Dr. Jeremy Weisz: Yeah. So it sounds like some of the things that you’re thinking about in leadership is, is there cost savings? Is there a better solution? Is there a more efficient solution? Are you working with a possible outdated solution? If you look at five or 10 years in the future, and even though it works now, you may get lost in the dust to competition or other people. And so you’re kind of factoring all these things in, and specifically when we’re talking about with you and the company, you had to lead the team through a major migration. And so I want to talk generally about leading a team through a migration and you moved to AWS specifically, and how you planned it, during the migration then after. So when you were thinking about this, specifically how did you and the team plan?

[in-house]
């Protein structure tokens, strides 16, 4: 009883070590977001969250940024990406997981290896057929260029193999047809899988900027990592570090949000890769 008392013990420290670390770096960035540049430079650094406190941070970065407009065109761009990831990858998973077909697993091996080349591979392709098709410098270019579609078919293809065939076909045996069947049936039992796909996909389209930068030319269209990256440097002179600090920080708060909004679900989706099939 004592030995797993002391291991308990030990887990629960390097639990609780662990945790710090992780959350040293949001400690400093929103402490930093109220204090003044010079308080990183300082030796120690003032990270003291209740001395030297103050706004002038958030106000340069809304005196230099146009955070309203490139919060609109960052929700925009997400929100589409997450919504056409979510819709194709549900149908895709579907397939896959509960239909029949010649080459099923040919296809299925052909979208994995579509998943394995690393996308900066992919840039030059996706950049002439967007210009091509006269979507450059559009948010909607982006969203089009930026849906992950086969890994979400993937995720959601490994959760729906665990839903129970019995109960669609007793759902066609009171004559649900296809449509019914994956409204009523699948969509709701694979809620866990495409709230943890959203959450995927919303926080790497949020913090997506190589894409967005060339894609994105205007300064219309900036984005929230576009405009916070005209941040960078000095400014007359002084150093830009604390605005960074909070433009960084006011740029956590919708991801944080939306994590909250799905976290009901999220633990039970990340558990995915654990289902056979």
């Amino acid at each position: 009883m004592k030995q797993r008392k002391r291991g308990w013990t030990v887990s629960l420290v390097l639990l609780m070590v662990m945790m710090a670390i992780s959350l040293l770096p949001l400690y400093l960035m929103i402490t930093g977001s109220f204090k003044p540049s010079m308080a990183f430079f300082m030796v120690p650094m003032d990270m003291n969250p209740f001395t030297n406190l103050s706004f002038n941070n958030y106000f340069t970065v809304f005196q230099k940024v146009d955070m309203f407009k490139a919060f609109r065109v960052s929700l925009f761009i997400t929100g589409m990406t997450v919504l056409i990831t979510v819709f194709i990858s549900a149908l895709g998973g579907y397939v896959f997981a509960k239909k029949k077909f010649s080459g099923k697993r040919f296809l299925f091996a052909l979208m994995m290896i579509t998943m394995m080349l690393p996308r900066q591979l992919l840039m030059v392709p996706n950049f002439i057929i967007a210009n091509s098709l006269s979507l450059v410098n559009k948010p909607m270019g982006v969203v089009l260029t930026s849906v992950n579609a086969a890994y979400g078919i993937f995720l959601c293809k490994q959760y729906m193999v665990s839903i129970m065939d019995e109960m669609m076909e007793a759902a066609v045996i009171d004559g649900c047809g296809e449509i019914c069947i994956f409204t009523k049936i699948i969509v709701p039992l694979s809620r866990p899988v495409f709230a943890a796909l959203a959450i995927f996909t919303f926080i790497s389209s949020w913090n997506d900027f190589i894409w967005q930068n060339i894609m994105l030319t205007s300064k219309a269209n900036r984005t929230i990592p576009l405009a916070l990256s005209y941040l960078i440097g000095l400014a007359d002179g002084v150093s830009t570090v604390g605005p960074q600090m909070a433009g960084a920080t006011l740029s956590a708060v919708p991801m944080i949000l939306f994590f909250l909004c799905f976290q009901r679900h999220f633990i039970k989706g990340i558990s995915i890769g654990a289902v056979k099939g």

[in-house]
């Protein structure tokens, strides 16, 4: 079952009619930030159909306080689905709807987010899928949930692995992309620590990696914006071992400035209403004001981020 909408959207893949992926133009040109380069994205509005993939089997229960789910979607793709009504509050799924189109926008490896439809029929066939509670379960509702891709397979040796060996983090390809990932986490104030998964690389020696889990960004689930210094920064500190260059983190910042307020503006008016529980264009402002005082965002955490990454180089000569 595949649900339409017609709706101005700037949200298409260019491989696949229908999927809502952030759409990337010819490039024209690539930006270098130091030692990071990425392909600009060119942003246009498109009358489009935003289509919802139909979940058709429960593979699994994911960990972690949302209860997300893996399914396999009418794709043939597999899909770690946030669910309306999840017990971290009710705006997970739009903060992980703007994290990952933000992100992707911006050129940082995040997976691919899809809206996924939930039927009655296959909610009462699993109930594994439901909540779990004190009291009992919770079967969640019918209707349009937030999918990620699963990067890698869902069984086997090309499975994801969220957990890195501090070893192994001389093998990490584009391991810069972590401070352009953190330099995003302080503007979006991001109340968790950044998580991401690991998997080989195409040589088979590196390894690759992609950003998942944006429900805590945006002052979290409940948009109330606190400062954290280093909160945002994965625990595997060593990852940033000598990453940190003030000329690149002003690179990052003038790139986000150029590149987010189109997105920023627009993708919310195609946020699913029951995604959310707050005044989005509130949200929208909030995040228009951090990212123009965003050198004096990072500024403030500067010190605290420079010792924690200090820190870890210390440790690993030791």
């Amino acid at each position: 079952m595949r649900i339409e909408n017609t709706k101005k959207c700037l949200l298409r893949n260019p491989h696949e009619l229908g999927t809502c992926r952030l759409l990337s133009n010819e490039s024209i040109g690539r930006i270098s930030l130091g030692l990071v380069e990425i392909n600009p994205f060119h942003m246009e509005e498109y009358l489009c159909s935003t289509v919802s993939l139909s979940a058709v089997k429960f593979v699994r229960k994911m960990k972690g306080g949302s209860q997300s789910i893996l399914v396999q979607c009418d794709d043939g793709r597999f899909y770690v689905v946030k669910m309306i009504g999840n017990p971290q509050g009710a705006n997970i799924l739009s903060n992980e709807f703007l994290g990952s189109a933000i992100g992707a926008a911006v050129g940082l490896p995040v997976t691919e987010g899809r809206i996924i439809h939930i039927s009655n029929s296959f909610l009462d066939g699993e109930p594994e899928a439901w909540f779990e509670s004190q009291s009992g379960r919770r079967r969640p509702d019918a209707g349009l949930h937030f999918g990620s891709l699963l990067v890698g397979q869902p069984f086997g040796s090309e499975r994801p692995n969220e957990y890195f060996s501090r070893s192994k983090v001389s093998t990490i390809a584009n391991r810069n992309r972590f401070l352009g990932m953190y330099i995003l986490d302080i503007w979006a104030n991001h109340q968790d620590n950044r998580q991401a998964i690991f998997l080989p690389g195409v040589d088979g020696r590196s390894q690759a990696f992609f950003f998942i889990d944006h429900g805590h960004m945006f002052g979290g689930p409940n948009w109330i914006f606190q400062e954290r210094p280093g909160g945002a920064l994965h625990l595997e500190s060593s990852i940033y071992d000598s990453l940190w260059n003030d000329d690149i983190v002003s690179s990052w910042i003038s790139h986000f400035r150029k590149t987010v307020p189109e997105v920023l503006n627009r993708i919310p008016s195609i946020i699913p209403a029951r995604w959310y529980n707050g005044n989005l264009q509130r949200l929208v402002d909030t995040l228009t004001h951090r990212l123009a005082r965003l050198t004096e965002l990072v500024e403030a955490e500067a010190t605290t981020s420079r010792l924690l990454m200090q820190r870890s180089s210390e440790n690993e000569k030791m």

Hanan Hit: Okay. So, first of all, an enterprise move to AWS or an enterprise move to a cloud vendor, I’m most probably not talking about multi vendor, but single vendor. Yeah. It’s basically journey. Yes. It’s not something that you’re going to do it in a month or two months. Yes. It’s a span, it’s a large timeframe. Years you’re talking about. Two or three years. I think the initial part is it’s basically psychological part of it, and that actually starts with this, because when people hear that eventually, okay, well, we are going to the cloud. That there is also the fact that people started to think about, okay, I’m going to lose my job.